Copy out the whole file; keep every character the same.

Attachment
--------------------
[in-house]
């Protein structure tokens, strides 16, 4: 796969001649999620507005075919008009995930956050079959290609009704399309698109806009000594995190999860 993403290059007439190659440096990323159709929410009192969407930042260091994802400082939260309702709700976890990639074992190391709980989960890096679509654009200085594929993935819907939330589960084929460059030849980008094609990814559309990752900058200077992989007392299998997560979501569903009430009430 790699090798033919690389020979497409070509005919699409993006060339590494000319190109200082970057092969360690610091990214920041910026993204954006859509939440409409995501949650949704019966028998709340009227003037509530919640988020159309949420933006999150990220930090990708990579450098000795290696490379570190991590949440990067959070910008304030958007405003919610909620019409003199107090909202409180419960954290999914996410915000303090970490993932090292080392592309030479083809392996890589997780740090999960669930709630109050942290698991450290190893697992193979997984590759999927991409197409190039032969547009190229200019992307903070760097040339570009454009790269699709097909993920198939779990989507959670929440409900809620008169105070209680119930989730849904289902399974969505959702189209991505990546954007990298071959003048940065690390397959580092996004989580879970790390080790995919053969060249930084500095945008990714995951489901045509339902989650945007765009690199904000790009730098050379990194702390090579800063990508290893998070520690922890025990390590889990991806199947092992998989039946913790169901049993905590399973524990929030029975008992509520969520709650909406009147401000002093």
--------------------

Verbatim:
[in-house]
């Protein structure tokens, strides 16, 4: 796969001649999620507005075919008009995930956050079959290609009704399309698109806009000594995190999860 993403290059007439190659440096990323159709929410009192969407930042260091994802400082939260309702709700976890990639074992190391709980989960890096679509654009200085594929993935819907939330589960084929460059030849980008094609990814559309990752900058200077992989007392299998997560979501569903009430009430 790699090798033919690389020979497409070509005919699409993006060339590494000319190109200082970057092969360690610091990214920041910026993204954006859509939440409409995501949650949704019966028998709340009227003037509530919640988020159309949420933006999150990220930090990708990579450098000795290696490379570190991590949440990067959070910008304030958007405003919610909620019409003199107090909202409180419960954290999914996410915000303090970490993932090292080392592309030479083809392996890589997780740090999960669930709630109050942290698991450290190893697992193979997984590759999927991409197409190039032969547009190229200019992307903070760097040339570009454009790269699709097909993920198939779990989507959670929440409900809620008169105070209680119930989730849904289902399974969505959702189209991505990546954007990298071959003048940065690390397959580092996004989580879970790390080790995919053969060249930084500095945008990714995951489901045509339902989650945007765009690199904000790009730098050379990194702390090579800063990508290893998070520690922890025990390590889990991806199947092992998989039946913790169901049993905590399973524990929030029975008992509520969520709650909406009147401000002093």